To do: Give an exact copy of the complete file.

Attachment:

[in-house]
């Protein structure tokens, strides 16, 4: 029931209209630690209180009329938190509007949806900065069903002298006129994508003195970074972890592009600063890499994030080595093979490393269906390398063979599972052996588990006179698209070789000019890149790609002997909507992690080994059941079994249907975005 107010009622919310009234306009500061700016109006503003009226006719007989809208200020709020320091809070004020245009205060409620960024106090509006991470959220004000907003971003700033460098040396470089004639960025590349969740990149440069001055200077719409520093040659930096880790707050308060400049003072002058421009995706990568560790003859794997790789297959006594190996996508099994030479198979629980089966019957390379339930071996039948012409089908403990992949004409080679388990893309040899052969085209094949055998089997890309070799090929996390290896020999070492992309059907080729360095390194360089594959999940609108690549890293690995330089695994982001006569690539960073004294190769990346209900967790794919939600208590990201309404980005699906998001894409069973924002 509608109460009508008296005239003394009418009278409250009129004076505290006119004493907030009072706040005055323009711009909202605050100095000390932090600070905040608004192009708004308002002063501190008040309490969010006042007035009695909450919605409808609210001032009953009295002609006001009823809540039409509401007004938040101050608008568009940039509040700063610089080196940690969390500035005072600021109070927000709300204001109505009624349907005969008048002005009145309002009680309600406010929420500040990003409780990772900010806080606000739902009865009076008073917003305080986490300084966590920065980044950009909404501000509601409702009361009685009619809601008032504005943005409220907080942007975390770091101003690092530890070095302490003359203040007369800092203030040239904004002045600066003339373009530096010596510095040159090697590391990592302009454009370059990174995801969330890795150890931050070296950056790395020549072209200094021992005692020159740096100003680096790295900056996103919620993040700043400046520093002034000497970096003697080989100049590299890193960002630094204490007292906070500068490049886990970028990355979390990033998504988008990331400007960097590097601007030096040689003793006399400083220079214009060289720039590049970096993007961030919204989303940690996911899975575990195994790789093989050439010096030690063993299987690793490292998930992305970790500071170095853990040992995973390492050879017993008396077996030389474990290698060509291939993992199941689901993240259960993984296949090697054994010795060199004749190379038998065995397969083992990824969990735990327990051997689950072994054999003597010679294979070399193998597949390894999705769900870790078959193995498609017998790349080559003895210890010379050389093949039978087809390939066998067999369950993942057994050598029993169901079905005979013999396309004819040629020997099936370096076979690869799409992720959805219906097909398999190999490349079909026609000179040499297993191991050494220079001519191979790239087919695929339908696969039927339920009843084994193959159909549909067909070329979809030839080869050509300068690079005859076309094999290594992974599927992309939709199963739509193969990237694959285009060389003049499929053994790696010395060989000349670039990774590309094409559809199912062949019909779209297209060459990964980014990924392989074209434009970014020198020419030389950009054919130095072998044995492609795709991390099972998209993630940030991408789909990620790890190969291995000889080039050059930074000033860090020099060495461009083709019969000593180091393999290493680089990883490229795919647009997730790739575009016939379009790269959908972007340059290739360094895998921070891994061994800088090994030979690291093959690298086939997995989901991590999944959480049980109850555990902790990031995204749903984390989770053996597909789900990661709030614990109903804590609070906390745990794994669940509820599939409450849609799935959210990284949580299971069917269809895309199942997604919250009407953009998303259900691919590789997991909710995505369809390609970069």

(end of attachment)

[in-house]
């Protein structure tokens, strides 16, 4: 029931209209630690209180009329938190509007949806900065069903002298006129994508003195970074972890592009600063890499994030080595093979490393269906390398063979599972052996588990006179698209070789000019890149790609002997909507992690080994059941079994249907975005 107010009622919310009234306009500061700016109006503003009226006719007989809208200020709020320091809070004020245009205060409620960024106090509006991470959220004000907003971003700033460098040396470089004639960025590349969740990149440069001055200077719409520093040659930096880790707050308060400049003072002058421009995706990568560790003859794997790789297959006594190996996508099994030479198979629980089966019957390379339930071996039948012409089908403990992949004409080679388990893309040899052969085209094949055998089997890309070799090929996390290896020999070492992309059907080729360095390194360089594959999940609108690549890293690995330089695994982001006569690539960073004294190769990346209900967790794919939600208590990201309404980005699906998001894409069973924002 509608109460009508008296005239003394009418009278409250009129004076505290006119004493907030009072706040005055323009711009909202605050100095000390932090600070905040608004192009708004308002002063501190008040309490969010006042007035009695909450919605409808609210001032009953009295002609006001009823809540039409509401007004938040101050608008568009940039509040700063610089080196940690969390500035005072600021109070927000709300204001109505009624349907005969008048002005009145309002009680309600406010929420500040990003409780990772900010806080606000739902009865009076008073917003305080986490300084966590920065980044950009909404501000509601409702009361009685009619809601008032504005943005409220907080942007975390770091101003690092530890070095302490003359203040007369800092203030040239904004002045600066003339373009530096010596510095040159090697590391990592302009454009370059990174995801969330890795150890931050070296950056790395020549072209200094021992005692020159740096100003680096790295900056996103919620993040700043400046520093002034000497970096003697080989100049590299890193960002630094204490007292906070500068490049886990970028990355979390990033998504988008990331400007960097590097601007030096040689003793006399400083220079214009060289720039590049970096993007961030919204989303940690996911899975575990195994790789093989050439010096030690063993299987690793490292998930992305970790500071170095853990040992995973390492050879017993008396077996030389474990290698060509291939993992199941689901993240259960993984296949090697054994010795060199004749190379038998065995397969083992990824969990735990327990051997689950072994054999003597010679294979070399193998597949390894999705769900870790078959193995498609017998790349080559003895210890010379050389093949039978087809390939066998067999369950993942057994050598029993169901079905005979013999396309004819040629020997099936370096076979690869799409992720959805219906097909398999190999490349079909026609000179040499297993191991050494220079001519191979790239087919695929339908696969039927339920009843084994193959159909549909067909070329979809030839080869050509300068690079005859076309094999290594992974599927992309939709199963739509193969990237694959285009060389003049499929053994790696010395060989000349670039990774590309094409559809199912062949019909779209297209060459990964980014990924392989074209434009970014020198020419030389950009054919130095072998044995492609795709991390099972998209993630940030991408789909990620790890190969291995000889080039050059930074000033860090020099060495461009083709019969000593180091393999290493680089990883490229795919647009997730790739575009016939379009790269959908972007340059290739360094895998921070891994061994800088090994030979690291093959690298086939997995989901991590999944959480049980109850555990902790990031995204749903984390989770053996597909789900990661709030614990109903804590609070906390745990794994669940509820599939409450849609799935959210990284949580299971069917269809895309199942997604919250009407953009998303259900691919590789997991909710995505369809390609970069």